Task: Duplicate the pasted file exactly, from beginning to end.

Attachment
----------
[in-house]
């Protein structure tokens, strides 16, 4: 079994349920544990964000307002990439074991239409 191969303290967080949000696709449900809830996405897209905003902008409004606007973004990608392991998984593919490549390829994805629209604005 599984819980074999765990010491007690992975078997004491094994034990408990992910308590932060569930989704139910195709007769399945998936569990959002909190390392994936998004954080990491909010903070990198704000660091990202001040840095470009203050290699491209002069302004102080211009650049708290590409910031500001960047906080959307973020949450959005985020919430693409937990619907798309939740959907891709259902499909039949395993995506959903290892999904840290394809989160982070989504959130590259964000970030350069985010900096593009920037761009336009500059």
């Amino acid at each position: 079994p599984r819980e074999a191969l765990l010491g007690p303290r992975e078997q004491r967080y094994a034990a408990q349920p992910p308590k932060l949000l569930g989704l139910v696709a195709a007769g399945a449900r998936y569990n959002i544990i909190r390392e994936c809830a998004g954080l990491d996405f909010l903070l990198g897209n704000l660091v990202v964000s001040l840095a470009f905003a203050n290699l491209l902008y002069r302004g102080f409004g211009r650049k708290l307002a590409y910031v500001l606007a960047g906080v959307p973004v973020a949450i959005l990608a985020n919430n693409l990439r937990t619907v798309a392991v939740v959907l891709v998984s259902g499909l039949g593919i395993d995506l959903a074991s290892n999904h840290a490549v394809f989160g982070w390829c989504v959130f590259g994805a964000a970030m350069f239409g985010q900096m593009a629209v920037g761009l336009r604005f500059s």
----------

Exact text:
[in-house]
């Protein structure tokens, strides 16, 4: 079994349920544990964000307002990439074991239409 191969303290967080949000696709449900809830996405897209905003902008409004606007973004990608392991998984593919490549390829994805629209604005 599984819980074999765990010491007690992975078997004491094994034990408990992910308590932060569930989704139910195709007769399945998936569990959002909190390392994936998004954080990491909010903070990198704000660091990202001040840095470009203050290699491209002069302004102080211009650049708290590409910031500001960047906080959307973020949450959005985020919430693409937990619907798309939740959907891709259902499909039949395993995506959903290892999904840290394809989160982070989504959130590259964000970030350069985010900096593009920037761009336009500059």
């Amino acid at each position: 079994p599984r819980e074999a191969l765990l010491g007690p303290r992975e078997q004491r967080y094994a034990a408990q349920p992910p308590k932060l949000l569930g989704l139910v696709a195709a007769g399945a449900r998936y569990n959002i544990i909190r390392e994936c809830a998004g954080l990491d996405f909010l903070l990198g897209n704000l660091v990202v964000s001040l840095a470009f905003a203050n290699l491209l902008y002069r302004g102080f409004g211009r650049k708290l307002a590409y910031v500001l606007a960047g906080v959307p973004v973020a949450i959005l990608a985020n919430n693409l990439r937990t619907v798309a392991v939740v959907l891709v998984s259902g499909l039949g593919i395993d995506l959903a074991s290892n999904h840290a490549v394809f989160g982070w390829c989504v959130f590259g994805a964000a970030m350069f239409g985010q900096m593009a629209v920037g761009l336009r604005f500059s």